I love the color; the color reproduction is fantastic,” says Messerschmidt about the VENICE 2. Color was extremely important in Ferrari because it’s how we see the two different worlds that Enzo Ferrari lives between: racing Ferrari and running it. “The film is very much about contrast.”
While the majority of the film was shot on beautifully modified Panaspeeds, Michael Mann is known to have a penchant for a modified periscope lens called the Skater Scope.
“It puts the lens very close to an actor's face without their knees running into the steadicam sled,” describes Messerschmidt. “So Roberto could operate the camera, and we could get the lens right here, without the camera impacting Adam or Penelope. A lot of the very dramatic moments in the film are shot with that technique.”
According to Messerschmidt, the only problem with the Skater Scope is that it’s a slow lens. He didn’t want to have to light an entire set to a 5.6 just in case Mann decided to use it.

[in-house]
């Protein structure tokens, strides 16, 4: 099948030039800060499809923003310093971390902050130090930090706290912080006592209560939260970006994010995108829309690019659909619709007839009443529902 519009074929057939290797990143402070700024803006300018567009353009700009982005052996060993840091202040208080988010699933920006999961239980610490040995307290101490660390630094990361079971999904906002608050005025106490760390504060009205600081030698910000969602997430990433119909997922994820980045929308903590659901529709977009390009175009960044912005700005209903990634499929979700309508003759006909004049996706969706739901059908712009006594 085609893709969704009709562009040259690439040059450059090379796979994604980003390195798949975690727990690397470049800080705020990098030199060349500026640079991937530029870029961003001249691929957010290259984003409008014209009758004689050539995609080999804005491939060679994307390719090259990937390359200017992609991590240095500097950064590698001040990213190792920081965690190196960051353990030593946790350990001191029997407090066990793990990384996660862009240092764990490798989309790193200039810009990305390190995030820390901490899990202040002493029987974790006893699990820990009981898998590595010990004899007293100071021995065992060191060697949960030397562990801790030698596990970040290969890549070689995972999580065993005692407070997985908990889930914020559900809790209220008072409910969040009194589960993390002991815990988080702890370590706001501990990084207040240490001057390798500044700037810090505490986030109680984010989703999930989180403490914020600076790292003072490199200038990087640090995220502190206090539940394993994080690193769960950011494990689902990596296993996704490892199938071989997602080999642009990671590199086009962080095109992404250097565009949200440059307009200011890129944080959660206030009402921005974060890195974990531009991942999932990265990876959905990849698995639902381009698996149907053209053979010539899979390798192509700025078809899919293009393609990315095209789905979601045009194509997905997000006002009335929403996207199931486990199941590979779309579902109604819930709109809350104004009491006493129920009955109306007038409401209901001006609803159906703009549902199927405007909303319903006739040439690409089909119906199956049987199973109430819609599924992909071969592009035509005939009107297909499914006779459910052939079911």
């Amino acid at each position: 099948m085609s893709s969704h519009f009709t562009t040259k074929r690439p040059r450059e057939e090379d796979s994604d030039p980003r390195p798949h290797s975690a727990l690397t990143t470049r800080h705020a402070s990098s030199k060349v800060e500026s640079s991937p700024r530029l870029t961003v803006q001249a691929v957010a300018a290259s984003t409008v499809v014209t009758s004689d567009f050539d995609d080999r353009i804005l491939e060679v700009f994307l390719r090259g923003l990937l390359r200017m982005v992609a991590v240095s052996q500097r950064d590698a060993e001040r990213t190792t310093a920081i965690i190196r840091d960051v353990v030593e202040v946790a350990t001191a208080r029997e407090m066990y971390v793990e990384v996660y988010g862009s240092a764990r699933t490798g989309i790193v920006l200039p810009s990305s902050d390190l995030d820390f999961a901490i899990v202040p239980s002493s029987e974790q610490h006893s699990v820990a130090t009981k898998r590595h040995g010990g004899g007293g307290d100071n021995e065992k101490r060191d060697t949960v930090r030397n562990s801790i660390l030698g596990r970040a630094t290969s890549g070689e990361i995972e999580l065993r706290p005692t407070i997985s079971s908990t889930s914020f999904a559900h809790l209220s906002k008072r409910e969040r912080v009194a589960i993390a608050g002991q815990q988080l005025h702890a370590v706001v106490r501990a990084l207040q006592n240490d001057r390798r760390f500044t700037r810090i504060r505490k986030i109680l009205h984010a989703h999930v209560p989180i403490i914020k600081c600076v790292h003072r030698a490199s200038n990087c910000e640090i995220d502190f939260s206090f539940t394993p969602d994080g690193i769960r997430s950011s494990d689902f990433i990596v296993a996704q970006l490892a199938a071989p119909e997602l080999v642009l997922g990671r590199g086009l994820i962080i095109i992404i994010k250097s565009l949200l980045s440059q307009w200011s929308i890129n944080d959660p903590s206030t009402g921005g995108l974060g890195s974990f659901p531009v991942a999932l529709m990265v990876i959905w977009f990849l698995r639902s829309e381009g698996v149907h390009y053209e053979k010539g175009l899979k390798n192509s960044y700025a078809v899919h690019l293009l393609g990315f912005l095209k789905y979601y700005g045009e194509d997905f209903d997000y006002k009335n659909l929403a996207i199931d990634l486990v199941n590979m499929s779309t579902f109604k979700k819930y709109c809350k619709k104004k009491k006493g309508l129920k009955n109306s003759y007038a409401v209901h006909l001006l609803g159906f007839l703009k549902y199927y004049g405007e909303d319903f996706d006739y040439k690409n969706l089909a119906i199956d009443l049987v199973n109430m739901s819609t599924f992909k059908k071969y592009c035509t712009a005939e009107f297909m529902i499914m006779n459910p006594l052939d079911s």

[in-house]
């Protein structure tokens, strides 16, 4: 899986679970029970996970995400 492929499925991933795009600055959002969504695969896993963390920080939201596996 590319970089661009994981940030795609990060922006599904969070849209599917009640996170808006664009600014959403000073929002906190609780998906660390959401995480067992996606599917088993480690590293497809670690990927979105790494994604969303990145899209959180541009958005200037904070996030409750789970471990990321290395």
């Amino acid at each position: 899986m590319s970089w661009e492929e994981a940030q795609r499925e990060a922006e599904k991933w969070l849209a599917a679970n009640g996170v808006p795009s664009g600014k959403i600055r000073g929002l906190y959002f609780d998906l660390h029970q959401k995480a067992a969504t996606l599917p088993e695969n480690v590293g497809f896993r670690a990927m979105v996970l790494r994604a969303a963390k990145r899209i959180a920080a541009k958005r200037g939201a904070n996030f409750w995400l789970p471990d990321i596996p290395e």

“The VENICE 2, the dual ISO capability of the camera made that easier. I could light the set to 800 ISO or 1000. And then if Michael felt that this particular moment necessitated the Skater Scope, he could turn to me and say, ‘I want to use a Skater Scope’ and I wouldn't need an hour and a half to relight the set…The tools supported me enormously in solving that problem for him.”
The camera’s overall versatility also aided in Messerschmidt’s favorite scene in the film, where Laura (Penelope Cruz) and Enzo (Adam Driver) have an argument about their young son who passed away.
“That scene in particular is very much about blocking. You have Laura, she's the strongest character, I think, in the film. She's static, sitting in the middle. Enzo is orbiting around her. She is shot static, and the camera moves with him. That's Michael, understanding how to stage a scene dramatically.”
Mann and Messerschmidt were very deliberate that at the most vulnerable moment of the scene, when Enzo grapples with the gravity of his occupation, the camera would be as close as eight inches from his face.
"Michael, as a filmmaker, I think he needs the camera to be free,” says Messerschmidt. “He needs the actors to be free. He doesn't want to be held back by the process of filmmaking…It was about supporting an environment where Michael could always feel free to move the camera.”